Why are our politicians putting fracking first?
AGAINST the backdrop of the complete failure of her department to create any jobs in Fermanagh, Arlene Foster originally (uncritically) championed fracking as a huge boon to the county.
In the intervening period she has learned to be more circumspect and echoes the fracking companies themselves in highlighting the need for the process to be done in "an environmentally safe way". It is unfortunate that her DUP colleague Diane Dodds didn't seem to feel the same way when she voted in the European Parliament against enforcing mandatory environmental impact assessments for fracking, alongside Jim Nicholson of the UUP.
The reality is that Arlene Foster has not had a 'Saul on the road to Damascus' conversion to environmental safety. The truth is that she and the fracking industry recognise that they are losing the arguments. The industry has been forced to admit that the impact on lowering energy costs will be insignificant; they have sharply reduced the number of jobs they say will be created.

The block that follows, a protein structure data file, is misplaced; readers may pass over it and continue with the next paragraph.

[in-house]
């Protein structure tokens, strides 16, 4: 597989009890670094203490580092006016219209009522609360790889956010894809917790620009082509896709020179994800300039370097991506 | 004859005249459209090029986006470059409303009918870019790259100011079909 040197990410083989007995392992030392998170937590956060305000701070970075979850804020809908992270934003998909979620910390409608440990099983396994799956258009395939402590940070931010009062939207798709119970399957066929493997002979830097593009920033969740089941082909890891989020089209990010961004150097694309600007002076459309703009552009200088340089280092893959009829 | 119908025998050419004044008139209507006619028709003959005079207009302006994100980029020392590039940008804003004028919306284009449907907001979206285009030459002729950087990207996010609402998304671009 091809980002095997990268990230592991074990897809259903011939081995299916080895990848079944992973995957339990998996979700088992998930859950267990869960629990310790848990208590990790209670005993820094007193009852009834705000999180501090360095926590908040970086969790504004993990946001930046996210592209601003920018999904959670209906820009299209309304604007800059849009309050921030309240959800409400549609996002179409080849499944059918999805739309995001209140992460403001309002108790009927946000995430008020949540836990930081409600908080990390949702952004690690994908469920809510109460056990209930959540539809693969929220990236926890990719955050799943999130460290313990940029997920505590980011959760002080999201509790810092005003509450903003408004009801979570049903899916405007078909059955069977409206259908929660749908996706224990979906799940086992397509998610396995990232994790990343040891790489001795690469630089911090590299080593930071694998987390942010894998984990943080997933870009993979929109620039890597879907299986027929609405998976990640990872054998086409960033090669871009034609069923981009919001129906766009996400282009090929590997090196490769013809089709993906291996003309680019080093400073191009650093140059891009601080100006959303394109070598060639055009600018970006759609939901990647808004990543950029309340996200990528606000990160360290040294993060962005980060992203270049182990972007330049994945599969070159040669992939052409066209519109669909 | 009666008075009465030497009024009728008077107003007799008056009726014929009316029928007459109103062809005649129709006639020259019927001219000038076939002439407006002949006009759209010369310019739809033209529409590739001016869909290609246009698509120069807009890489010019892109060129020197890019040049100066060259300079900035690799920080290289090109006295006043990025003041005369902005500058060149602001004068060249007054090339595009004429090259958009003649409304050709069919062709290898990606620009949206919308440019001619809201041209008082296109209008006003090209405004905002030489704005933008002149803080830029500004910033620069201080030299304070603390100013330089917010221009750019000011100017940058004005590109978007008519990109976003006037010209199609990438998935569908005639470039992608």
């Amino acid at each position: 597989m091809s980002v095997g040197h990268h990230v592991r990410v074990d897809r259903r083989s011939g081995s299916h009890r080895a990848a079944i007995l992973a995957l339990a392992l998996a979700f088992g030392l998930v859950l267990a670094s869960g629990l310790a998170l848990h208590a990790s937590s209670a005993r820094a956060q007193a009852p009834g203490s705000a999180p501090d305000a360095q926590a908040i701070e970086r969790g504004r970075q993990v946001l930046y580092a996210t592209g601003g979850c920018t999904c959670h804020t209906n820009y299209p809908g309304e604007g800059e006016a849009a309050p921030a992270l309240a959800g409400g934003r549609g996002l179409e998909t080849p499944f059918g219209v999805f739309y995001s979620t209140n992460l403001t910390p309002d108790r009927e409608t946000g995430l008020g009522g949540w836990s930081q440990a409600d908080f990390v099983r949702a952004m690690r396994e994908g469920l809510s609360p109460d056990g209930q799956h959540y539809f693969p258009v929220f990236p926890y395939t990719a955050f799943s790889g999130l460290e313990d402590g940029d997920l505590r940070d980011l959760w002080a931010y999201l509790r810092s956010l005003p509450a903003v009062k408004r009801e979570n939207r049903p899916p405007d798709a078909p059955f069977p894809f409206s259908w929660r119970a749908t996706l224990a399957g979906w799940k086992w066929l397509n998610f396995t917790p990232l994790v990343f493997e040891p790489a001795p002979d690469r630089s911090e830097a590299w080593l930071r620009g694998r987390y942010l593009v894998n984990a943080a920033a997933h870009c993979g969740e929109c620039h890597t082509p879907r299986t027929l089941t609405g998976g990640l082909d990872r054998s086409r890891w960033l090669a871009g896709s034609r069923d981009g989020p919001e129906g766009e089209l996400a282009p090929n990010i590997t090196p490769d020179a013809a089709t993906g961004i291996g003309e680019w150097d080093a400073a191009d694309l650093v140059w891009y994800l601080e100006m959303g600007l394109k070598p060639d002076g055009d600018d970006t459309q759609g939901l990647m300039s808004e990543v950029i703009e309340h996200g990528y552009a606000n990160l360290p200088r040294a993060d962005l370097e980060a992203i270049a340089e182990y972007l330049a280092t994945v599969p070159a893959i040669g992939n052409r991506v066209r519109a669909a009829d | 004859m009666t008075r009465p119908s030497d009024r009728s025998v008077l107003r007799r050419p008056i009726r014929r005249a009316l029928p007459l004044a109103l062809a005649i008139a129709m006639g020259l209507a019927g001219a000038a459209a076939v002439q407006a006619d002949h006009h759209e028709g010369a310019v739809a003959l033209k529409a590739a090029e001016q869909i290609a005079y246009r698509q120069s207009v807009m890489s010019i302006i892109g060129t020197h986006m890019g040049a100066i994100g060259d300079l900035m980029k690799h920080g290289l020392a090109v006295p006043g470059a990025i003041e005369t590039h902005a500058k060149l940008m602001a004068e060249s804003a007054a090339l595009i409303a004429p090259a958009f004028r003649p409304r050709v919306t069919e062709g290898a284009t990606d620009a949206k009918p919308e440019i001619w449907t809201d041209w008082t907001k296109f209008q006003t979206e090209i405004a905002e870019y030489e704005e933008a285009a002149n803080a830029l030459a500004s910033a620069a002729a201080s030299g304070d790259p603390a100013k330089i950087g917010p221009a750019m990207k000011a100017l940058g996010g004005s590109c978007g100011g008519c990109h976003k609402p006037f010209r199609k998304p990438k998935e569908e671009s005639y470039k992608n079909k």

At the same time the industry and its proponents are keen to talk up the need for effective regulation. This is clearly an attempt to assuage public opposition. Why are politicians like Arlene Foster serving the interests of the fracking industry, rather than the people they were elected to represent? These are the questions that should be asked by voters when they are visited by politicians in the coming weeks.
Fermanagh Against Fracking